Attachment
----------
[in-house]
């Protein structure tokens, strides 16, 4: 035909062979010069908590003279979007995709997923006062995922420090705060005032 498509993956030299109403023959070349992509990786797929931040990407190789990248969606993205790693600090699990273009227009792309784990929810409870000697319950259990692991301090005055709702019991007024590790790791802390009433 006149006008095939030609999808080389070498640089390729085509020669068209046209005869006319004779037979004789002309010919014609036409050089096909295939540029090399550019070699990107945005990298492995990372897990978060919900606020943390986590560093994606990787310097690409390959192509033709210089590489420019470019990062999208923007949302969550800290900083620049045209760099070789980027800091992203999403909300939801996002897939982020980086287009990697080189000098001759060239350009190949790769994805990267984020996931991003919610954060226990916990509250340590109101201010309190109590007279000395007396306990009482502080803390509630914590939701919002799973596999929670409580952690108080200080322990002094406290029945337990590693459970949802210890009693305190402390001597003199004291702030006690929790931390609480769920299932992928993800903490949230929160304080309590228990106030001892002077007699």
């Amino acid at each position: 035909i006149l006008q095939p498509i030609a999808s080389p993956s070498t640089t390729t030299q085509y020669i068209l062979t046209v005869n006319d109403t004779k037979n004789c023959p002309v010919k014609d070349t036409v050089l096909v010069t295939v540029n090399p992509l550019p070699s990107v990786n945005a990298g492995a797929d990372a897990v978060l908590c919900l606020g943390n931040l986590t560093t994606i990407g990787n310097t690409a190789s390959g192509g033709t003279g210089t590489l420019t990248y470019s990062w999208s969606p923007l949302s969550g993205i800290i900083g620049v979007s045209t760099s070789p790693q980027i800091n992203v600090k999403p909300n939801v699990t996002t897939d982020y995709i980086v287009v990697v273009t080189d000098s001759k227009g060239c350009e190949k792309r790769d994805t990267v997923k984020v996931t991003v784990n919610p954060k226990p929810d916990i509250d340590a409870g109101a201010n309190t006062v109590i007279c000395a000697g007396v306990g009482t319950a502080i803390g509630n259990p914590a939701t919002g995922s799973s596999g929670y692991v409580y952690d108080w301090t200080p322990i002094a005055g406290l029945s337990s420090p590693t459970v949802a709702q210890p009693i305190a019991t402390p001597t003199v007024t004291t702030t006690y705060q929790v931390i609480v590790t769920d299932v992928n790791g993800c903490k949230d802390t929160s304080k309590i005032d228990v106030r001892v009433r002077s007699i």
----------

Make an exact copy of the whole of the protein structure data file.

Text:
[in-house]
């Protein structure tokens, strides 16, 4: 035909062979010069908590003279979007995709997923006062995922420090705060005032 498509993956030299109403023959070349992509990786797929931040990407190789990248969606993205790693600090699990273009227009792309784990929810409870000697319950259990692991301090005055709702019991007024590790790791802390009433 006149006008095939030609999808080389070498640089390729085509020669068209046209005869006319004779037979004789002309010919014609036409050089096909295939540029090399550019070699990107945005990298492995990372897990978060919900606020943390986590560093994606990787310097690409390959192509033709210089590489420019470019990062999208923007949302969550800290900083620049045209760099070789980027800091992203999403909300939801996002897939982020980086287009990697080189000098001759060239350009190949790769994805990267984020996931991003919610954060226990916990509250340590109101201010309190109590007279000395007396306990009482502080803390509630914590939701919002799973596999929670409580952690108080200080322990002094406290029945337990590693459970949802210890009693305190402390001597003199004291702030006690929790931390609480769920299932992928993800903490949230929160304080309590228990106030001892002077007699």
């Amino acid at each position: 035909i006149l006008q095939p498509i030609a999808s080389p993956s070498t640089t390729t030299q085509y020669i068209l062979t046209v005869n006319d109403t004779k037979n004789c023959p002309v010919k014609d070349t036409v050089l096909v010069t295939v540029n090399p992509l550019p070699s990107v990786n945005a990298g492995a797929d990372a897990v978060l908590c919900l606020g943390n931040l986590t560093t994606i990407g990787n310097t690409a190789s390959g192509g033709t003279g210089t590489l420019t990248y470019s990062w999208s969606p923007l949302s969550g993205i800290i900083g620049v979007s045209t760099s070789p790693q980027i800091n992203v600090k999403p909300n939801v699990t996002t897939d982020y995709i980086v287009v990697v273009t080189d000098s001759k227009g060239c350009e190949k792309r790769d994805t990267v997923k984020v996931t991003v784990n919610p954060k226990p929810d916990i509250d340590a409870g109101a201010n309190t006062v109590i007279c000395a000697g007396v306990g009482t319950a502080i803390g509630n259990p914590a939701t919002g995922s799973s596999g929670y692991v409580y952690d108080w301090t200080p322990i002094a005055g406290l029945s337990s420090p590693t459970v949802a709702q210890p009693i305190a019991t402390p001597t003199v007024t004291t702030t006690y705060q929790v931390i609480v590790t769920d299932v992928n790791g993800c903490k949230d802390t929160s304080k309590i005032d228990v106030r001892v009433r002077s007699i």